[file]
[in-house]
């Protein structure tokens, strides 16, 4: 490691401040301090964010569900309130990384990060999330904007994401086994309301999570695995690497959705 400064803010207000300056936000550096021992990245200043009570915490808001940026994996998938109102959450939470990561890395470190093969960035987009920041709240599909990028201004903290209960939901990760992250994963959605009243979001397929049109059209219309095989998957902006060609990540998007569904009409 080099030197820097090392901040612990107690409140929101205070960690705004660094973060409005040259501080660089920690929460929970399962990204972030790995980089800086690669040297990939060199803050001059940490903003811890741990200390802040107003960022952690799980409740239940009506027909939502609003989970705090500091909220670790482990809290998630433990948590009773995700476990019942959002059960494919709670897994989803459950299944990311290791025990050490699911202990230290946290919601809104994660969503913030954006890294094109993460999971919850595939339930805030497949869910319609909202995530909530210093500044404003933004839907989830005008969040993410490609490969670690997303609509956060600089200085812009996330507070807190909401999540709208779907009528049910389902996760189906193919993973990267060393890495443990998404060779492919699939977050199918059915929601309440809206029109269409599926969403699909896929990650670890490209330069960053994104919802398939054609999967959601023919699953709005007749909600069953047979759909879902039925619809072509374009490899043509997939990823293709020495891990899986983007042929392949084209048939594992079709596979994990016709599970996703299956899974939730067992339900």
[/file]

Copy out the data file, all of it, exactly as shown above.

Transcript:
[in-house]
């Protein structure tokens, strides 16, 4: 490691401040301090964010569900309130990384990060999330904007994401086994309301999570695995690497959705 400064803010207000300056936000550096021992990245200043009570915490808001940026994996998938109102959450939470990561890395470190093969960035987009920041709240599909990028201004903290209960939901990760992250994963959605009243979001397929049109059209219309095989998957902006060609990540998007569904009409 080099030197820097090392901040612990107690409140929101205070960690705004660094973060409005040259501080660089920690929460929970399962990204972030790995980089800086690669040297990939060199803050001059940490903003811890741990200390802040107003960022952690799980409740239940009506027909939502609003989970705090500091909220670790482990809290998630433990948590009773995700476990019942959002059960494919709670897994989803459950299944990311290791025990050490699911202990230290946290919601809104994660969503913030954006890294094109993460999971919850595939339930805030497949869910319609909202995530909530210093500044404003933004839907989830005008969040993410490609490969670690997303609509956060600089200085812009996330507070807190909401999540709208779907009528049910389902996760189906193919993973990267060393890495443990998404060779492919699939977050199918059915929601309440809206029109269409599926969403699909896929990650670890490209330069960053994104919802398939054609999967959601023919699953709005007749909600069953047979759909879902039925619809072509374009490899043509997939990823293709020495891990899986983007042929392949084209048939594992079709596979994990016709599970996703299956899974939730067992339900």